DIANA MAGNAY, CNN INTERNATIONAL CORRESPONDENT: That's right, Chris. Well, this ship was an academic scientific research vessel. Basically they were doing test on the marine wildlife and the birds around the Antarctic when the temperatures just dropped on Monday and they were literally frozen where they were.

And on Christmas Day in the morning they sent out a mayday signal. It has taken three days since that signal for these three vessels to arrive, and the first is now not just on its way but literally within eyeshot.


MAGNAY: Just hours ago, joy on board the ship, passengers pointing out into the distance as a Chinese ice breaker set to rescue them slowly makes its way towards them. This Russian flagship stuck in the ice for four days now after weather conditions turned bad. But help is on its way. Behind it, two more ice breakers, one French and one Australian, if the Snow Dragon gets stuck, too.

On board are 74 researchers, a mix of professional and amateur scientists who decided to spend their Christmas checking out the effects of climate change in the frozen Antarctic. They sailed around 100 nautical miles east of their starting point when they got stuck. Despite blizzards with wind speeds of nearly 45 miles per hour, we've heard the moral remains high and while they wait, they've had a few friendly visitors checking in to say hello. This morning's visitors are far more welcome.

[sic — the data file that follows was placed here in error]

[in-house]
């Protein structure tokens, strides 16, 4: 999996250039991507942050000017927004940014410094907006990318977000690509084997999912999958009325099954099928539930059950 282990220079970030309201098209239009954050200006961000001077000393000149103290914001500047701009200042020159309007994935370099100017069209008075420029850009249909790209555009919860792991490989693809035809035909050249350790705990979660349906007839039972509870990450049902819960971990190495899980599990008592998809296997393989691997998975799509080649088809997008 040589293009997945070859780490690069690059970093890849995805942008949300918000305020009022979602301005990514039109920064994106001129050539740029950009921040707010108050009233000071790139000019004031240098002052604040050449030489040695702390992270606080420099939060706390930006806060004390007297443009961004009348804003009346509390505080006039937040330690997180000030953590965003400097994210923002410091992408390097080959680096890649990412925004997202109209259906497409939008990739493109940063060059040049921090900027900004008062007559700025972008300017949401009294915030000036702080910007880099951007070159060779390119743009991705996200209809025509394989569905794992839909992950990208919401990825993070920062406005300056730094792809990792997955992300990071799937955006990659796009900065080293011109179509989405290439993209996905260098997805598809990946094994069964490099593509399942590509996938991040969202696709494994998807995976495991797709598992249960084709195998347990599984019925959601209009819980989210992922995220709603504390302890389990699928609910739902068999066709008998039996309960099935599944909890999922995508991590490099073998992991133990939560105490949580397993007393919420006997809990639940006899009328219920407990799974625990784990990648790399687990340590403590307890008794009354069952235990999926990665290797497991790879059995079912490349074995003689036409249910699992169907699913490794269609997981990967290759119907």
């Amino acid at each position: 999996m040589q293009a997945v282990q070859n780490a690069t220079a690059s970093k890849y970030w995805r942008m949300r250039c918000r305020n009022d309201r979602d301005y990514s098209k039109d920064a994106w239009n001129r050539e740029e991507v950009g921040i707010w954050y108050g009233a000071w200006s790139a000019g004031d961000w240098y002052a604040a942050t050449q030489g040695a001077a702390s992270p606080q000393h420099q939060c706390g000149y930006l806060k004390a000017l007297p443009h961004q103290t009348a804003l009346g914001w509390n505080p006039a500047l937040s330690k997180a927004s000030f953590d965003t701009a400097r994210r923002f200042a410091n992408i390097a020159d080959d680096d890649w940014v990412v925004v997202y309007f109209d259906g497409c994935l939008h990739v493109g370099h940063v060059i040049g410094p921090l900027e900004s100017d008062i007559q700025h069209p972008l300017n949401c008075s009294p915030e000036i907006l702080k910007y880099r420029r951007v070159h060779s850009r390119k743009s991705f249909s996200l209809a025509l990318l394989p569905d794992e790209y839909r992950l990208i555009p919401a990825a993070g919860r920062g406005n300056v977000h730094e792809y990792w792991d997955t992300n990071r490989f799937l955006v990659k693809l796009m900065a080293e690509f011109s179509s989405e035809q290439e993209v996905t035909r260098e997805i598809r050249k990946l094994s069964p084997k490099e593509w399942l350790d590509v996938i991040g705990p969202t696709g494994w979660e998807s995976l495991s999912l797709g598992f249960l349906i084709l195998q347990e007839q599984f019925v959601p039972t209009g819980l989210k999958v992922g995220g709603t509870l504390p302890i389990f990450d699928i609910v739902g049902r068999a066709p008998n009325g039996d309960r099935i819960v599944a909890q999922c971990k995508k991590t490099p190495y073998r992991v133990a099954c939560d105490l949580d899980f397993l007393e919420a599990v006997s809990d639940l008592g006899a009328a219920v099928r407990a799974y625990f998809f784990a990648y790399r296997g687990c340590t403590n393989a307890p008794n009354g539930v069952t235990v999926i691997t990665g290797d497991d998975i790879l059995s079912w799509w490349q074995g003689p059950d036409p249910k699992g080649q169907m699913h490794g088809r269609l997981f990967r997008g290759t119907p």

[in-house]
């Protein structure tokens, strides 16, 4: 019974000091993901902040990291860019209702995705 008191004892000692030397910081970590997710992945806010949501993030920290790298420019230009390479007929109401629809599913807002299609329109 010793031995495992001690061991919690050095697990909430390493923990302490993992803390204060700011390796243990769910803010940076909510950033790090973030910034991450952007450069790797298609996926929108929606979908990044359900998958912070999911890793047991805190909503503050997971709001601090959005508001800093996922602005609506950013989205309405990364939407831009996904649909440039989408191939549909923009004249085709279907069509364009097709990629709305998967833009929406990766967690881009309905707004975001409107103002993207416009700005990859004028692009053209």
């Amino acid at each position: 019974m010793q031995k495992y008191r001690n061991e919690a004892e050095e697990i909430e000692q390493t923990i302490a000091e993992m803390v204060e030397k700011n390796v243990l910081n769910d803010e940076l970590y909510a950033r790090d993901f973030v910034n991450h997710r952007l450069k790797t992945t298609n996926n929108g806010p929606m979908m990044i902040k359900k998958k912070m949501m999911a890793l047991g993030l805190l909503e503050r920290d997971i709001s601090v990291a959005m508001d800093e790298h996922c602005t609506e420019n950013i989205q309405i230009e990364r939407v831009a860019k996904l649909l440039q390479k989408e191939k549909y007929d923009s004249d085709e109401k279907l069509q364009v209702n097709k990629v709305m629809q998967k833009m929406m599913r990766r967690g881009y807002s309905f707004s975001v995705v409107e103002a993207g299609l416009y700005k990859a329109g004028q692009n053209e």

MAGNAY: Chris, it's summer in the Antarctic now, so it's light all day and all night long. Even though we're approaching midnight in the Antarctic, they'll be able to watch the Snow Dragon make its painstaking way towards them.

CUOMO: There may be light but is there heat? Those people look cold on that ship. Diana, thank you for the reporting.

Earlier we spoke with Chris Turney. He's the leader of that stranded expedition. Here's a little bit of what he told us.


CHRIS TURNEY, PROFESSOR OF CLIMATE CHANGE: The vessel is fine and safe and everyone aboard is very well. Morale is really high. And I don't know if you saw the YouTube footage but we got hit by a heavy blizzard yesterday with wind speeds at 70 kilometers an hour. And fortunately the wind has passed, the low pressure system has moved away and a lot of the pressure around the hull of the vessel has eased back now as the winds have subsided.